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Around in sympathetic mirth
Its tricks the kitten tries;
The cricket chirrups in the hearth,
The crackling faggot flies.

But nothing could a charm impart
To soothe the stranger's woe;
For grief was heavy at his heart,
And tears began to flow.

His rising cares the hermit spy'd, With answ'ring care opprest: "And whence, unhappy youth," he cry'd, "The sorrows of thy breast?

"From better habitations spurn'd,
Reluctant dost thou rove;
Or grieve for friendship unreturn'd,
Or unregarded love?

"Alas! the joys that fortune brings
Are trifling, and decay;

And those who prize the paltry things,
More trifling things than they.

"And what is friendship but a name,
A charm that lulls to sleep;
A shade that follows wealth or fame,
And leaves the wretch to weep?

"And love is still an emptier sound,
The modern fair-one's jest:
On Earth unseen, or only found
To warm the turtle's nest.

"For shame, fond youth, thy sorrows hush,
And spurn the sex," he said:
But while he spoke, a rising blush
His love-lorn guest betray'd.

Surpris'd he sees new beauties rise,

Swift mantling to the view;
Like colours o'er the morning skies,
As bright, as transient too.

The bashful look, the rising breast,
Alternate spread alarms :
The lovely stranger stands confest,
A maid in all her charms.

“ And, ah! forgive a stranger rude,
A wretch forlorn," she cry'd;
"Whose feet unhallow'd thus intrude
Where Heav'n and you reside.

"But let a maid thy pity share,

Whom love has taught to stray; Who seeks for rest, but finds despair Companion of her way.

"My father liv'd beside the Tyne,
A wealthy lord was he;

And all his wealth was mark'd as mine,
He had but only me.

"To win me from his tender arms
Unnumber'd suitors came,

Who prais'd me for imputed charms,
And felt, or feign'd a flame.

"Each hour a mercenary crowd
With richest proffers strove;
Among the rest young Edwin bow'd,
But never talk'd of love.

"In humble, simplest habit clad,
No wealth or pow'r had he;
Wisdom and worth were all he had,
But these were all to me.

"And when, beside me in the dale,
He carol'd lays of love,
His breath lent fragrance to the gale,
And music to the grove.

"The blossom op'ning to the day,
The dews of Heav'n refin'd,
Could nought of purity display
To emulate his mind.

"The dew, the blossoms of the tree,
With charms inconstant shine;
Their charms were his; but, woe to me,
Th' inconstancy was mine!

"For still I try'd each fickle art,
Importunate and vain;

And while his passion touch'd my heart,
I triumph'd in his pain.

"Till, quite dejected with my scorn,
He left me to my pride;
And sought a solitude forlorn
In secret, where he dy❜d.



"But mine the sorrow, mine the fault,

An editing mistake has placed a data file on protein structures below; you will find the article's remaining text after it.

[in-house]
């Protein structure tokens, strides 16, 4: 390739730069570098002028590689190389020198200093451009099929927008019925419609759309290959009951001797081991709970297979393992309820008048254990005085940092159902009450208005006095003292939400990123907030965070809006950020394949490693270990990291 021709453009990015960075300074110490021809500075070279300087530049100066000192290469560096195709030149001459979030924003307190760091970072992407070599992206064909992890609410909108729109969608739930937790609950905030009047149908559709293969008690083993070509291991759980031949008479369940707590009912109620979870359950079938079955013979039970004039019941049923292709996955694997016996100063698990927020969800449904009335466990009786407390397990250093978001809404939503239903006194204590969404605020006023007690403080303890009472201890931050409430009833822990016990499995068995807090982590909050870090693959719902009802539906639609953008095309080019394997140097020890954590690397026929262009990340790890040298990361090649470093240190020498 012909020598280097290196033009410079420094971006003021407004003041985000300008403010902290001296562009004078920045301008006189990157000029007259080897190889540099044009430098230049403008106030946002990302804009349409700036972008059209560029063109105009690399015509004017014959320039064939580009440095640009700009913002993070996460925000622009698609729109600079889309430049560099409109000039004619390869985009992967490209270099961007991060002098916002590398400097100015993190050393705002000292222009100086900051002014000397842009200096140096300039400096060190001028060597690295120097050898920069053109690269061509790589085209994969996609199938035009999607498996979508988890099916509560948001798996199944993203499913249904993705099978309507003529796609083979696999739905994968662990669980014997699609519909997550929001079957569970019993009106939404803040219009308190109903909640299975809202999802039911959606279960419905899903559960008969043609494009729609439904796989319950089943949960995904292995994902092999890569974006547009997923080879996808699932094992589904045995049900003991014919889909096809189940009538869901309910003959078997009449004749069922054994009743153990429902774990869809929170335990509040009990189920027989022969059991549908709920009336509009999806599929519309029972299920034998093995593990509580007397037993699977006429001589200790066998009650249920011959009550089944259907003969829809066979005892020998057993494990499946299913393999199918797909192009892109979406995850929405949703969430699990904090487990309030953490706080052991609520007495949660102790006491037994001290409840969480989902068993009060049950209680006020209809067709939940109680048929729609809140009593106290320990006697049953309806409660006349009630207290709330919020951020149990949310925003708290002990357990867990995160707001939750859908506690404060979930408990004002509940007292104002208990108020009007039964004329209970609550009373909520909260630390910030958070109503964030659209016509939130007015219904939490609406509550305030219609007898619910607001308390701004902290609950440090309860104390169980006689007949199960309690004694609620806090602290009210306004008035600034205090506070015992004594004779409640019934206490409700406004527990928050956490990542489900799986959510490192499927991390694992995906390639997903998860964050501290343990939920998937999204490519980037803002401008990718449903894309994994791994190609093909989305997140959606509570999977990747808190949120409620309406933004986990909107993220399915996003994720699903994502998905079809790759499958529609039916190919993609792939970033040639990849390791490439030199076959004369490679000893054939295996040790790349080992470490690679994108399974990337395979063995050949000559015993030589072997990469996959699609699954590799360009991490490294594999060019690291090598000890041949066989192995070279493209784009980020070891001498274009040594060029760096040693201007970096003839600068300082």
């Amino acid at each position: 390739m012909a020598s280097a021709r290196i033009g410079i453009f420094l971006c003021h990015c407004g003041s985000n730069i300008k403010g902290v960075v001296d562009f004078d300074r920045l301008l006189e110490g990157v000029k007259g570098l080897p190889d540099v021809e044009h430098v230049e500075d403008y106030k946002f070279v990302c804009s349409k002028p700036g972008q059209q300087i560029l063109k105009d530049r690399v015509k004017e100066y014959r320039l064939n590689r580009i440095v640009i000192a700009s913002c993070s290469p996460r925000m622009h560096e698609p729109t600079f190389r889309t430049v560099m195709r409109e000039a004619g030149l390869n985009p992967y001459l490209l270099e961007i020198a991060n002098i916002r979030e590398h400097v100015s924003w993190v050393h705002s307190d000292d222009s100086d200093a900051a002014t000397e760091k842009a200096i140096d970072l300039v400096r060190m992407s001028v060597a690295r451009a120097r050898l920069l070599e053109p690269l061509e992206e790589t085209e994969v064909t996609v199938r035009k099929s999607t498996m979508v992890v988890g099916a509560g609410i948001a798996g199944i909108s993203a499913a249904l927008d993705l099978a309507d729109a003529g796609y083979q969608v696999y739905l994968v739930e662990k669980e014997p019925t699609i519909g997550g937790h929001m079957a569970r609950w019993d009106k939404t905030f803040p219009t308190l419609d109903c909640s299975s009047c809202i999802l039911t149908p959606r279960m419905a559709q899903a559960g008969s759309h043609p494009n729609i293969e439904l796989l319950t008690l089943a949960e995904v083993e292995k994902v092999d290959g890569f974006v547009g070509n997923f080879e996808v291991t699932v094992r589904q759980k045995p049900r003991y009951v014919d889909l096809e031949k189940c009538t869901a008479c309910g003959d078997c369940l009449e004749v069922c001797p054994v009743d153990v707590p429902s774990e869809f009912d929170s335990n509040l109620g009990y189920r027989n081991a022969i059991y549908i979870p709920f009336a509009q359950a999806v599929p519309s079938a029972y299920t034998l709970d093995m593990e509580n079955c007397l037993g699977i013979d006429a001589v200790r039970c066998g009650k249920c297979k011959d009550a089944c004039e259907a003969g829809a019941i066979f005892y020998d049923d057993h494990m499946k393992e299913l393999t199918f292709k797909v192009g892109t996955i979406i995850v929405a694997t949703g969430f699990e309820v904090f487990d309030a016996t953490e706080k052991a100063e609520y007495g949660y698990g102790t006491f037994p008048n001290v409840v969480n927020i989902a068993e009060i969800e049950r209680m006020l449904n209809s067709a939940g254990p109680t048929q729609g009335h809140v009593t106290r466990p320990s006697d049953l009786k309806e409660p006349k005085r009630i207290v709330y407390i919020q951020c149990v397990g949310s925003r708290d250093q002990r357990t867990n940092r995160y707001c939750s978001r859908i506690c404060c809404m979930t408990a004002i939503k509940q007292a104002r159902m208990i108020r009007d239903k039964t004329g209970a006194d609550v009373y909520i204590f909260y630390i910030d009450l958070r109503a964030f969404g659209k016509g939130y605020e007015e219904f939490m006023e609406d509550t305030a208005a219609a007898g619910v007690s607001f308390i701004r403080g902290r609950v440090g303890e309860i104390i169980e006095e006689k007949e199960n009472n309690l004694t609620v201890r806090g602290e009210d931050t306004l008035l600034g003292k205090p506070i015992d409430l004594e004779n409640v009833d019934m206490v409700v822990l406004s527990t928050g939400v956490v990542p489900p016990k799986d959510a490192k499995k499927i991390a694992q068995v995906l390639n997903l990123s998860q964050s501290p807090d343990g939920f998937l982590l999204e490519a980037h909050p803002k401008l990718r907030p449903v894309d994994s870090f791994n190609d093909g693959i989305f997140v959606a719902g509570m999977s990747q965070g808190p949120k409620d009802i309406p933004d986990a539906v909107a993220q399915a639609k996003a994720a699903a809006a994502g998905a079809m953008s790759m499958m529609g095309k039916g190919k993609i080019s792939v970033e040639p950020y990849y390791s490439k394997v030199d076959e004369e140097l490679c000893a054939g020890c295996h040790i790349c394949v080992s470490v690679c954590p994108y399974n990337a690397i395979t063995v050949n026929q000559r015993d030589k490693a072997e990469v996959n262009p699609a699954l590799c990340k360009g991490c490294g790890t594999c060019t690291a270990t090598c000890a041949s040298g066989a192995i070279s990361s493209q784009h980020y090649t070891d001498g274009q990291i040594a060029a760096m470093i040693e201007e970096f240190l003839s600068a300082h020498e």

And well my life shall pay ;
I'll seek the solitude he sought,
And stretch me where he lay.

"And there forlorn, despairing, hid,
I'll lay me down and die;
'T was so for me that Edwin did,
And so for him will I."

"Forbid it, Heav'n!" the hermit cry'd, And clasp'd her to his breast: The wond'ring fair-one turn'd to chide, 'T was Edwin's self that prest.

"Turn, Angelina, ever dear,

My charmer, turn to see
Thy own, thy long-lost Edwin here,
Restor'd to love and thee.

"Thus let me hold thee to my heart,
And ev'ry care resign :

And shall we never, never part,
My life my all that's mine?


"No, never, from this hour to part,
We'll live and love so true,
The sigh that rends thy constant heart
Shall break thy Edwin's too."



Or old, when Scarron his companions invited, Each guest brought his dish, and the feast was united. [fish, If our landlord* supplies us with beef and with Let each guest bring himself, and he brings the best dish:

Our deant shall be ven'son, just fresh from the plains; Our Burke shall be tongue, with the garnish of brains;

Our Will § shall be wild fowl, of excellent flavour; And Dick || with his pepper shall heighten the sa[obtain ; Our Cumberland's ¶ sweet-bread its place shall And Douglas ** is pudding, substantial and plain :


The master of St. James's coffee-house, where the Doctor, and the friends he has characterised in this Poem, occasionally dined.

+ Dr. Barnard, Dean of Derry, in Ireland. Mr. Edmund Burke.

Mr. William Burke, Secretary to General Conway, and Member for Bedwin.

Mr. Richard Burke, Collector of Grenada.

Mr. Richard Cumberland, author of the West Indian, Fashionable Lover, The Brothers, and other dramatic pieces.

** Dr. Douglas, Bishop of Salisbury, who no less distinguished himself as a citizen of the world, than a sound critic, in detecting several literary mistakes (or rather forgeries) of his countrymen ; particularly Lauder on Milton, and Bower's History of the Popes.

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